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1.
BMC Infect Dis ; 20(1): 761, 2020 Oct 16.
Artigo em Inglês | MEDLINE | ID: mdl-33066740

RESUMO

BACKGROUND: Device-associated health care-associated infections (DA-HAIs) in intensive care unit (ICU) patients constitute a major therapeutic issue complicating the regular hospitalisation process and having influence on patients' condition, length of hospitalisation, mortality and therapy cost. METHODS: The study involved all patients treated > 48 h at ICU of the Medical University Teaching Hospital (Poland) from 1.01.2015 to 31.12.2017. The study showed the surveillance and prevention of DA-HAIs on International Nosocomial Infection Control Consortium (INICC) Surveillance Online System (ISOS) 3 online platform according to methodology of the INICC multidimensional approach (IMA). RESULTS: During study period 252 HAIs were found in 1353 (549F/804M) patients and 14,700 patient-days of hospitalisation. The crude infections rate and incidence density of DA-HAIs was 18.69% and 17.49 ± 2.56 /1000 patient-days. Incidence density of ventilator-associated pneumonia (VAP), central line-associated bloodstream infection (CLA-BSI) and catheter-associated urinary tract infection (CA-UTI) per 1000 device-days were 12.63 ± 1.49, 1.83 ± 0.65 and 6.5 ± 1.2, respectively. VAP(137) constituted 54.4% of HAIs, whereas CA-UTI(91) 36%, CLA-BSI(24) 9.6%.The most common pathogens in VAP and CA-UTI was multidrug-resistant (MDR) Acinetobacter baumannii (57 and 31%), and methicillin-resistant Staphylococcus epidermidis (MRSE) in CLA-BSI (45%). MDR Gram negative bacteria (GNB) 159 were responsible for 63.09% of HAIs. The length of hospitalisation of patients with a single DA-HAI at ICU was 21(14-33) days, while without infections it was 6.0 (3-11) days; p = 0.0001. The mortality rates in the hospital-acquired infection group and no infection group were 26.1% vs 26.9%; p = 0.838; OR 0.9633;95% CI (0.6733-1.3782). Extra cost of therapy caused by one ICU acquired HAI was US$ 11,475/Euro 10,035. Hand hygiene standards compliance rate was 64.7%, while VAP, CLA-BSI bundles compliance ranges were 96.2-76.8 and 29-100, respectively. CONCLUSIONS: DA-HAIs was diagnosed at nearly 1/5 of patients. They were more frequent than in European Centre Disease Control report (except for CLA-BSI), more frequent than the USA CDC report, yet less frequent than in limited-resource countries (except for CA-UTI). They prolonged the hospitalisation period at ICU and generated substantial additional costs of treatment with no influence on mortality. The Acinetobacter baumannii MDR infections were the most problematic therapeutic issue. DA-HAIs preventive methods compliance rate needs improvement.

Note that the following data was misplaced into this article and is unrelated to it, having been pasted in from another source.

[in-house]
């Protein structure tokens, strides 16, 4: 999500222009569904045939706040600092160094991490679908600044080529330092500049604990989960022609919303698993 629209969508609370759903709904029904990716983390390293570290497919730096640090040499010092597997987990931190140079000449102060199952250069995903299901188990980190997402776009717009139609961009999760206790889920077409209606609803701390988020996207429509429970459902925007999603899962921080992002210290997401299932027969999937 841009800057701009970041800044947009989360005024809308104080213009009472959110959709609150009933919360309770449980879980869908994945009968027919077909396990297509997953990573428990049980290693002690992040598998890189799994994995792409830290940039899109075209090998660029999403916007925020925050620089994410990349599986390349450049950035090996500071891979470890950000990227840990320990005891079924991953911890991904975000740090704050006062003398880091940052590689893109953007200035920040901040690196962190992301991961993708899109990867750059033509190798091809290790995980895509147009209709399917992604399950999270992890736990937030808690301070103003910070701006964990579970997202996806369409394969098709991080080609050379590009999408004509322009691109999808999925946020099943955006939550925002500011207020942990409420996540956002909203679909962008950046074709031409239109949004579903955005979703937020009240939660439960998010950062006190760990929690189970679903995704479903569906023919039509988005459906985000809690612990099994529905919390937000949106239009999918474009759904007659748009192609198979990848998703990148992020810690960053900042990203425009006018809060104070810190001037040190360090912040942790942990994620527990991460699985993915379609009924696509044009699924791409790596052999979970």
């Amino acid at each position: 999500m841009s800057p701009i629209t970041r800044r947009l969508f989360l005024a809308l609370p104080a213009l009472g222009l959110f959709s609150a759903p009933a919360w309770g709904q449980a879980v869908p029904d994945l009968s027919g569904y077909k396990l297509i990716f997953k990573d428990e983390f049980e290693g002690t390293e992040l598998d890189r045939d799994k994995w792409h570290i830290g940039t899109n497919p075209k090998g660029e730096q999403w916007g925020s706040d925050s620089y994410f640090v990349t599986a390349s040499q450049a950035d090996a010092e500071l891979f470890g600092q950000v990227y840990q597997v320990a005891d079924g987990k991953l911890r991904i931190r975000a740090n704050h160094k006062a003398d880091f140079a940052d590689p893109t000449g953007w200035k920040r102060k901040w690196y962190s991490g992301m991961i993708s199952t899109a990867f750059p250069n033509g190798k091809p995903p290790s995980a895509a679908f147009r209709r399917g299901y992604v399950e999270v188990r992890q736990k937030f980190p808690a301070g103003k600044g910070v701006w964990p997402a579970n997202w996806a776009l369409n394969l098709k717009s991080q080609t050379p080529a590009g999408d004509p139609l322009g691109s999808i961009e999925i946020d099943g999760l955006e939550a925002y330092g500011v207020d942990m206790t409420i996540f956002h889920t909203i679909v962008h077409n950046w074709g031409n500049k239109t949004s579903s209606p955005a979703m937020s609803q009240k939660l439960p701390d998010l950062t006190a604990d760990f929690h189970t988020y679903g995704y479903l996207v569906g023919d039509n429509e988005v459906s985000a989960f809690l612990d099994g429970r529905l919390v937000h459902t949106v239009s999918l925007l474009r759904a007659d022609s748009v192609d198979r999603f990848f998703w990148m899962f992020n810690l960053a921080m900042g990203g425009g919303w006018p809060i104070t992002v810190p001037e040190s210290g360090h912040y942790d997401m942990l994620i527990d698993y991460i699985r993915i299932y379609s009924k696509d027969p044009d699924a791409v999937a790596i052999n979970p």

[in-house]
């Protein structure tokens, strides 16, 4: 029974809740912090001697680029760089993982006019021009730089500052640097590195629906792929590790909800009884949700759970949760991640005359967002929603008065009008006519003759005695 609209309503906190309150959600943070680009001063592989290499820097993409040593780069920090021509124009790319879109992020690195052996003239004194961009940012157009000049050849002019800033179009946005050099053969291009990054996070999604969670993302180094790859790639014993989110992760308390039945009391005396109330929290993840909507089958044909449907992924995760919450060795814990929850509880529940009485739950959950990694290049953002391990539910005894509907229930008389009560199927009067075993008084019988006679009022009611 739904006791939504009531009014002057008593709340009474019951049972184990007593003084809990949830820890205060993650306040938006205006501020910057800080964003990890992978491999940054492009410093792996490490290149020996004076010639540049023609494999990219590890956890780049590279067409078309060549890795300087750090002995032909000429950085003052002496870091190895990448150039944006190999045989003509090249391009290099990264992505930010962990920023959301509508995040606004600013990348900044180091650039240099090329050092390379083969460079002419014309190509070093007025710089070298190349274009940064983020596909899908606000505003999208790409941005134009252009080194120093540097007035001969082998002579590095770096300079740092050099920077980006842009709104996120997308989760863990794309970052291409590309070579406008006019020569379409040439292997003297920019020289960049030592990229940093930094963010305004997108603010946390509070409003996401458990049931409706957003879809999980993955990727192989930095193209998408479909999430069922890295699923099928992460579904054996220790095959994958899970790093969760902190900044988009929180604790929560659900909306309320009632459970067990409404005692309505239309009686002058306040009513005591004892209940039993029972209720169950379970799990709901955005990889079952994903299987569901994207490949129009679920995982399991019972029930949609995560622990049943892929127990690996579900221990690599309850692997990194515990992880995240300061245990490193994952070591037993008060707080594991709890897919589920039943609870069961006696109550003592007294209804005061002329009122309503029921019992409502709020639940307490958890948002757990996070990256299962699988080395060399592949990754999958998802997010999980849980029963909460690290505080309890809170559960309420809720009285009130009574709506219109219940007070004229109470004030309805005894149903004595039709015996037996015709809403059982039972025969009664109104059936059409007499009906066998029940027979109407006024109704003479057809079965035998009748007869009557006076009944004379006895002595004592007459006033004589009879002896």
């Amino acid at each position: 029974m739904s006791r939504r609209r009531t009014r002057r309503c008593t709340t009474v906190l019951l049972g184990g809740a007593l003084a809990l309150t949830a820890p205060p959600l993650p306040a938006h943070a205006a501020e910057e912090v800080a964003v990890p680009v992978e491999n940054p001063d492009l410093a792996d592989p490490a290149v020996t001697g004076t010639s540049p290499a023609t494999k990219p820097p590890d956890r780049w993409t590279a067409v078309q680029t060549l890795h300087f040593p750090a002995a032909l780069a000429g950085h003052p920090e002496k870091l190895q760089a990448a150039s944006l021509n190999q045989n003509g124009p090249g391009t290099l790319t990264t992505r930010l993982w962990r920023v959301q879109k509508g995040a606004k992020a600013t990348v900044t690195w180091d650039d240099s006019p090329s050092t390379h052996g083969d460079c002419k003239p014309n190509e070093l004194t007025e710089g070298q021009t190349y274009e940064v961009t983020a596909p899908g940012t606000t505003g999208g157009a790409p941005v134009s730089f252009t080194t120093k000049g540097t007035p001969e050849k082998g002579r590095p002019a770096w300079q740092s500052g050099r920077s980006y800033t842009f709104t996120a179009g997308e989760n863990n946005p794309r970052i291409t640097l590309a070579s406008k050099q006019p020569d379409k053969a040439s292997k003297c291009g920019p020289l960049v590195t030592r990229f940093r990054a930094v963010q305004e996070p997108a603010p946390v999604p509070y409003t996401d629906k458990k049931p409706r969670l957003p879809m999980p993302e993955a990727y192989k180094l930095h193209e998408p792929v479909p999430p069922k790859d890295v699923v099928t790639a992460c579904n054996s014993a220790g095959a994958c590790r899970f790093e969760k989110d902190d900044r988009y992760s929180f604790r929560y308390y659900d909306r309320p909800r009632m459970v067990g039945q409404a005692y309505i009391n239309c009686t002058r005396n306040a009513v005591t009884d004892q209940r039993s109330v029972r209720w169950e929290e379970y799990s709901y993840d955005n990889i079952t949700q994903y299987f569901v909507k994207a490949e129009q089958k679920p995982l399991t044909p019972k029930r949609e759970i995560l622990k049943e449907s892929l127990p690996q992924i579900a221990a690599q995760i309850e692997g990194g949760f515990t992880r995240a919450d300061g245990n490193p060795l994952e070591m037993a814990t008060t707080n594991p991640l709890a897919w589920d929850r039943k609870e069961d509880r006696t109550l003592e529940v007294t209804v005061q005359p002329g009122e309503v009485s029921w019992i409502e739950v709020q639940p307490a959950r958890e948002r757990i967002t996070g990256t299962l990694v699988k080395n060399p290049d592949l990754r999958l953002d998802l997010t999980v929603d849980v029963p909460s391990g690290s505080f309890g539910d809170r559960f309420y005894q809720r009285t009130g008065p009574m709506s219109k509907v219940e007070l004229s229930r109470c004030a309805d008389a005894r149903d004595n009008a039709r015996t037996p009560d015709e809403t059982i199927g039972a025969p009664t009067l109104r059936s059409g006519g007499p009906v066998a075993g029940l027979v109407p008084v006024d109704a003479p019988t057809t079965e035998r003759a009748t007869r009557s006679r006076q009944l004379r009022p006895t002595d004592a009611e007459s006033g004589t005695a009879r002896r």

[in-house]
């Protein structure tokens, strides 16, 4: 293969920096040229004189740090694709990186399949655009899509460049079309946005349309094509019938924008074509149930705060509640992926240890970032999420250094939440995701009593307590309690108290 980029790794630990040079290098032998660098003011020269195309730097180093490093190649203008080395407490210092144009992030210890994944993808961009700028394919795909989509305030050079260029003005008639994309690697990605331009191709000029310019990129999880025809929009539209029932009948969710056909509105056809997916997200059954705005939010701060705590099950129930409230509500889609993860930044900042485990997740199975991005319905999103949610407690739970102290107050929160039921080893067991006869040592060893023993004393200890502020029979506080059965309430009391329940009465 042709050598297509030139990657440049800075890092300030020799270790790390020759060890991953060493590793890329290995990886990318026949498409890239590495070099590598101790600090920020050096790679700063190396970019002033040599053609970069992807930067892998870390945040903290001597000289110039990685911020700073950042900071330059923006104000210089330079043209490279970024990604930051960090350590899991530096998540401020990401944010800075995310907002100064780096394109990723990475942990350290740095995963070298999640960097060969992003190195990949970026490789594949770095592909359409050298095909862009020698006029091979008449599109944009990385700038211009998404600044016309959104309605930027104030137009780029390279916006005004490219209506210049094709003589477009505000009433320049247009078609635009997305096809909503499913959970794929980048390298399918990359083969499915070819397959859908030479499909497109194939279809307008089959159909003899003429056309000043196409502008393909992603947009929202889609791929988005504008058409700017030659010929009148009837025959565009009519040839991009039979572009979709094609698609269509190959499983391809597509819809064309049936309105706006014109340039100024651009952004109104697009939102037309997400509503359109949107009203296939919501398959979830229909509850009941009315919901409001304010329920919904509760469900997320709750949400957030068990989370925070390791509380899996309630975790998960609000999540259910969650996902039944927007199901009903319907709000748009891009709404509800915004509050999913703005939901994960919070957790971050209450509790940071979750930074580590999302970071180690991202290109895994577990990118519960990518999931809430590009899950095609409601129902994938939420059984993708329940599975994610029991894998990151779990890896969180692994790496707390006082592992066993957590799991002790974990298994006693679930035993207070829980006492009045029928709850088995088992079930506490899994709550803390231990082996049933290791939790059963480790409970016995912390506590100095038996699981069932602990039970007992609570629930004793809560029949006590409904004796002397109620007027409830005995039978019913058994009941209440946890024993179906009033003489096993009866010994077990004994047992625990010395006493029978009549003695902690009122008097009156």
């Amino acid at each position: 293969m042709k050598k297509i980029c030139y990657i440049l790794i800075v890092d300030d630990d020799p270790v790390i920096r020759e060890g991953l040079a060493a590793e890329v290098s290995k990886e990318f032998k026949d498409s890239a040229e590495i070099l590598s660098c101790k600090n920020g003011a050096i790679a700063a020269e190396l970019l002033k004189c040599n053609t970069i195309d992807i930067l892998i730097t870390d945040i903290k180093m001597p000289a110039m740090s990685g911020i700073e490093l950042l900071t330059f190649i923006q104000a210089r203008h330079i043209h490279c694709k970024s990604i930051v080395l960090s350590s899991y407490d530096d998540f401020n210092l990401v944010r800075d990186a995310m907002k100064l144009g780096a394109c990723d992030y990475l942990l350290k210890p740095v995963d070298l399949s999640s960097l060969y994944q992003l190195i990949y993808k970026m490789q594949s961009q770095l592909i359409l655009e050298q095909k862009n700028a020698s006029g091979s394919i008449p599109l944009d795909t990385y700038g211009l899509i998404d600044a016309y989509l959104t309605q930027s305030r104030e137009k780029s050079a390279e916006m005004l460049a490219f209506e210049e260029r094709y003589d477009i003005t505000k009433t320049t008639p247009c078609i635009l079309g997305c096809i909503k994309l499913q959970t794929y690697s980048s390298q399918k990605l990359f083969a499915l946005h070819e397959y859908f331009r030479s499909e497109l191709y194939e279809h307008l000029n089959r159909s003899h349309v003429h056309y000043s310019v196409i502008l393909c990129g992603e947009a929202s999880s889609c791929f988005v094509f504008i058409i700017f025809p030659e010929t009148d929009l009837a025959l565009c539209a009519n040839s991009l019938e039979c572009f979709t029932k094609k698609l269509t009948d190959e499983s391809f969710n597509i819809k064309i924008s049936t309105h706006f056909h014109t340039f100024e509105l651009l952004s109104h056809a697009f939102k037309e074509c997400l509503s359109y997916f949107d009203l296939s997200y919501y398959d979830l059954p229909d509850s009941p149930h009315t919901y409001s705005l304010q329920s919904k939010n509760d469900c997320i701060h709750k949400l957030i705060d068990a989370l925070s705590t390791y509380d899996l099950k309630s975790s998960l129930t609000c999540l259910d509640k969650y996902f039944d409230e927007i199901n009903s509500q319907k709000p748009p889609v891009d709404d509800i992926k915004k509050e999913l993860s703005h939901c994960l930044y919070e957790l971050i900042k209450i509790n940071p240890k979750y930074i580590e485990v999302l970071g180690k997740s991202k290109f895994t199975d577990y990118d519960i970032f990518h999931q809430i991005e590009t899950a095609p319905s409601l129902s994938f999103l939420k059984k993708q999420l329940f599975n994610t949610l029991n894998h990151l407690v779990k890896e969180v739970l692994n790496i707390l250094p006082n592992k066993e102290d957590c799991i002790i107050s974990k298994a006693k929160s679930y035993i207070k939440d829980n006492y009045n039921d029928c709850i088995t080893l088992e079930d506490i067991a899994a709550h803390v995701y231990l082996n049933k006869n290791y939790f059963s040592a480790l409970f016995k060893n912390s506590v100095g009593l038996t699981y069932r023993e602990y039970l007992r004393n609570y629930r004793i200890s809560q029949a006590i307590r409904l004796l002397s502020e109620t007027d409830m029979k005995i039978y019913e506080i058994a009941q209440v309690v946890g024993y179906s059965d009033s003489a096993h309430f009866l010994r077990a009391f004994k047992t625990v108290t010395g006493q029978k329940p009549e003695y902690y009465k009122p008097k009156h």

Assuntos
Infecções por Acinetobacter/epidemiologia , Acinetobacter baumannii/genética , Infecções Relacionadas a Cateter/epidemiologia , Hospitais Universitários/economia , Controle de Infecções/métodos , Unidades de Terapia Intensiva/economia , Staphylococcus aureus Resistente à Meticilina/genética , Pneumonia Associada à Ventilação Mecânica/epidemiologia , Infecções Estafilocócicas/epidemiologia , Infecções Urinárias/epidemiologia , Infecções por Acinetobacter/economia , Infecções por Acinetobacter/microbiologia , Infecções por Acinetobacter/prevenção & controle , Adulto , Idoso , Idoso de 80 Anos ou mais , Infecções Relacionadas a Cateter/economia , Infecções Relacionadas a Cateter/microbiologia , Infecções Relacionadas a Cateter/prevenção & controle , Farmacorresistência Bacteriana Múltipla , Feminino , Higiene das Mãos/normas , Humanos , Incidência , Masculino , Pessoa de Meia-Idade , Pneumonia Associada à Ventilação Mecânica/economia , Pneumonia Associada à Ventilação Mecânica/microbiologia , Pneumonia Associada à Ventilação Mecânica/prevenção & controle , Polônia/epidemiologia , Reação em Cadeia da Polimerase , Estudos Prospectivos , Infecções Estafilocócicas/economia , Infecções Estafilocócicas/microbiologia , Infecções Estafilocócicas/prevenção & controle , Infecções Urinárias/economia , Infecções Urinárias/microbiologia , Infecções Urinárias/prevenção & controle